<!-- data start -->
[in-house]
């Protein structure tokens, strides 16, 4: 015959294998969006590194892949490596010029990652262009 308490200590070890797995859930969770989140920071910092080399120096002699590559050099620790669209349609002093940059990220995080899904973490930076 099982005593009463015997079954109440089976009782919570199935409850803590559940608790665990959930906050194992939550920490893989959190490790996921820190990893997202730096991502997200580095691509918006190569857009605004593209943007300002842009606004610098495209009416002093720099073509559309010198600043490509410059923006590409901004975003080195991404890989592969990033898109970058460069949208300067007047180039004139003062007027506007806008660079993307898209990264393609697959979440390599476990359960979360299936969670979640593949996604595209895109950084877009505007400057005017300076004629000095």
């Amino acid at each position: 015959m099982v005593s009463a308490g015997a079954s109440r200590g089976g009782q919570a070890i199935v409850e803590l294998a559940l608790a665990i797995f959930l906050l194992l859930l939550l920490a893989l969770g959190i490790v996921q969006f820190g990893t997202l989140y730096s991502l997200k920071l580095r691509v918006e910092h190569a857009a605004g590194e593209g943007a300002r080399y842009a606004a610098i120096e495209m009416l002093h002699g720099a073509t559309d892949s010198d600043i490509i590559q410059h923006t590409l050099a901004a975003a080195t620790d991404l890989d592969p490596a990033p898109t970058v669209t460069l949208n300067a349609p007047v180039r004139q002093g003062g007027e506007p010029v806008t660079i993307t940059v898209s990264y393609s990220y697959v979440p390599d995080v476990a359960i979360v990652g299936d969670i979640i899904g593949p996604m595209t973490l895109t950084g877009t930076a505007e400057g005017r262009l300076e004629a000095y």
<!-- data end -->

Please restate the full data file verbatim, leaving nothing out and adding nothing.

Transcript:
[in-house]
């Protein structure tokens, strides 16, 4: 015959294998969006590194892949490596010029990652262009 308490200590070890797995859930969770989140920071910092080399120096002699590559050099620790669209349609002093940059990220995080899904973490930076 099982005593009463015997079954109440089976009782919570199935409850803590559940608790665990959930906050194992939550920490893989959190490790996921820190990893997202730096991502997200580095691509918006190569857009605004593209943007300002842009606004610098495209009416002093720099073509559309010198600043490509410059923006590409901004975003080195991404890989592969990033898109970058460069949208300067007047180039004139003062007027506007806008660079993307898209990264393609697959979440390599476990359960979360299936969670979640593949996604595209895109950084877009505007400057005017300076004629000095």
């Amino acid at each position: 015959m099982v005593s009463a308490g015997a079954s109440r200590g089976g009782q919570a070890i199935v409850e803590l294998a559940l608790a665990i797995f959930l906050l194992l859930l939550l920490a893989l969770g959190i490790v996921q969006f820190g990893t997202l989140y730096s991502l997200k920071l580095r691509v918006e910092h190569a857009a605004g590194e593209g943007a300002r080399y842009a606004a610098i120096e495209m009416l002093h002699g720099a073509t559309d892949s010198d600043i490509i590559q410059h923006t590409l050099a901004a975003a080195t620790d991404l890989d592969p490596a990033p898109t970058v669209t460069l949208n300067a349609p007047v180039r004139q002093g003062g007027e506007p010029v806008t660079i993307t940059v898209s990264y393609s990220y697959v979440p390599d995080v476990a359960i979360v990652g299936d969670i979640i899904g593949p996604m595209t973490l895109t950084g877009t930076a505007e400057g005017r262009l300076e004629a000095y």